We’re told that the vast majority of Americans believe that spirits accompany us in our daily life. Perhaps they are imagining the sorts of episodes portrayed by Seattle artist Irene Kubota, cheerful and brightly colored accounts of encounters between the supernatural and the ordinary, where conventional rules don’t apply, and deeper meaning is left up to the viewer.
Kubota’s show of large, decorative paintings at the Bryan Ohno Gallery, “Finding Our Way,” comes by way of an introduction, representing her first local exhibition since her move back to town, following decades of living and working in New York, where most of the paintings were created. If there’s a familiar look to her work, it’s because she joins a strong contingent of Seattle artists creating similarly engaging, folk-art influenced personal narratives, a style popular enough to have spawned at least one gallery (Grover Thurston) where it formed a specialty.
Like longtime Grover Thurston stalwarts Fay Jones and Joe Max Emminger, Kubota channels her narrative impulse through the lens of early 20th-century modernism (Chagall, Matisse) as well as naive art and book illustration. Her least successful paintings are those that are the most reminiscent of children’s books (cute elephants that seem to have wandered off the pages of Babar); her most successful works make a case for her uninhibited sense of design and color, and a free-roaming imagination — anything goes.
Viewers are left to fend for themselves, for example, in interpreting the madcap — and enormous, at almost 8 feet across — painting entitled “The Lemon Man.” Salvador Dalí would have been fine with the cast of oddball characters, like the snail with a man’s head being pushed by a smiling matron in a floral dress, his hollowed-out shell full of lemons on their way to a half-full bin. A few small onlookers populate a large expanse of otherwise empty canvas, including a red-faced aboriginal with tiny legs and an enormous head, and a Cyclops sheep. A see-thorough airplane and buildings drawn in childish black outline suffice for setting. Enjoying work this personal (i.e. cryptic) depends on your pleasure in its visual presence, and an intuitive sense of the picture’s inner logic; for me, Kubota scores on both counts.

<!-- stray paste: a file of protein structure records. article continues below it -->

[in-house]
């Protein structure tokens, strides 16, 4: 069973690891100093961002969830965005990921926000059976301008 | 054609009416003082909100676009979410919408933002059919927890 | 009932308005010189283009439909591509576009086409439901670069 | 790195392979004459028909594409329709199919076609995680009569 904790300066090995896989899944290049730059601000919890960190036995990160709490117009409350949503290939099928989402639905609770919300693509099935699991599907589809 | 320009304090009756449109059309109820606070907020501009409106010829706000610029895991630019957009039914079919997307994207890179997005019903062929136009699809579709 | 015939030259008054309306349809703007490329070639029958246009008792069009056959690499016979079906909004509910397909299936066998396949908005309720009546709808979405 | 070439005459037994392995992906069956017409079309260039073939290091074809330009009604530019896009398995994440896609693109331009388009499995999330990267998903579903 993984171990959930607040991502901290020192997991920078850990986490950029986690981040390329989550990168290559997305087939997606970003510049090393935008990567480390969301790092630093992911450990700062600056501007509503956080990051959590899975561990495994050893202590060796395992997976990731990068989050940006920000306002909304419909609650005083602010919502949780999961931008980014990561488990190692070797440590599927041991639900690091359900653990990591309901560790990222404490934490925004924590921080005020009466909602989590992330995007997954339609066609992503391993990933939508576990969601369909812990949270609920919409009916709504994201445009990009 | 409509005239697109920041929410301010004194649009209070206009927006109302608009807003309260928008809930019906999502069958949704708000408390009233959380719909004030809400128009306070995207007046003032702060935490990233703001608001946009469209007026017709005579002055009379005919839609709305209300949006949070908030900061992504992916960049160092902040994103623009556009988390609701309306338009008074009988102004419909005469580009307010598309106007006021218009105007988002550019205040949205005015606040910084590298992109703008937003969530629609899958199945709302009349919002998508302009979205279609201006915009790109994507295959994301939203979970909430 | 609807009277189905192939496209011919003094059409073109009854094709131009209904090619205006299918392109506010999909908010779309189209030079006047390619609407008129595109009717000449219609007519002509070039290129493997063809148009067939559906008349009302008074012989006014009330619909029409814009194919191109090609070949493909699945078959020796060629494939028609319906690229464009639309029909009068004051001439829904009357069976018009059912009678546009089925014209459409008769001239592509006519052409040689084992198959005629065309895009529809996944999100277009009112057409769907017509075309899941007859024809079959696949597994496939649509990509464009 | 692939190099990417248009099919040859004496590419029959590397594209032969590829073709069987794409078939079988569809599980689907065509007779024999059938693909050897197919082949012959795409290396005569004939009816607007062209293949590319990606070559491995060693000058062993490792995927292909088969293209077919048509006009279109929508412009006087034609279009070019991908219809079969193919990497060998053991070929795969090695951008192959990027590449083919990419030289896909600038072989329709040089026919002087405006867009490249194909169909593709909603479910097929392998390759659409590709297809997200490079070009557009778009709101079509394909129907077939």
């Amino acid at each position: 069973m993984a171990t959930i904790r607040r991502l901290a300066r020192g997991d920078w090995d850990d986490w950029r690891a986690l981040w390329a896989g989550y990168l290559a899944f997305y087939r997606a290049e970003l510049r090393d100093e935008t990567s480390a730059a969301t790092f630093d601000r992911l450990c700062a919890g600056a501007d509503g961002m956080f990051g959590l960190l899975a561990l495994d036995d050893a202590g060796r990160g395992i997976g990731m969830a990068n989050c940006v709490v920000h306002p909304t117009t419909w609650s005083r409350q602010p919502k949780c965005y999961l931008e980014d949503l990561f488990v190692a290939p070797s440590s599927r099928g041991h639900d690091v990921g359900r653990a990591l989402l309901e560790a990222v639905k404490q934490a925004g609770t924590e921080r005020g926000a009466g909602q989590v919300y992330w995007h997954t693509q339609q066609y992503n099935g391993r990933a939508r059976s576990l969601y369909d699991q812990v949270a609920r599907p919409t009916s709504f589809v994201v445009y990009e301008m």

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The ghosts that keep turning up in the exhibit are expressions of memory, or desire. A nude woman reaches out to a rainbow-colored male spirit who has just walked past, not noticing that his colorless twin is approaching her from the other side. Why is one ghost a riot of primary colors, the other pale? Elsewhere a nude woman sits expectantly at a richly set table with fruit and flowers, while a specter with wings and giant rabbit ears strolls up, mouth open as though in greeting. Kubota skillfully employs an intense, limited palette — cherry red, black, beige and a tiny spot of yellow — along with a bold sense of design, particularly evident in the black-and-white floral tablecloth and the lively black-and-white wallpaper.
Bold black-and-white patterning also features in my favorite work in the show, “Lady on the Green Pillow,” where we look down on a reclining, well-dressed woman in a lushly tiled room, while her daughter removes a mask to better see a kneeling ghost her mother does not. The mood is one of acceptance of everyday strangeness, a consistent theme in this intriguing and appealing exhibit.
Gary Faigin is an artist, author, critic and co-founder/artistic director of the Gage Academy of Art.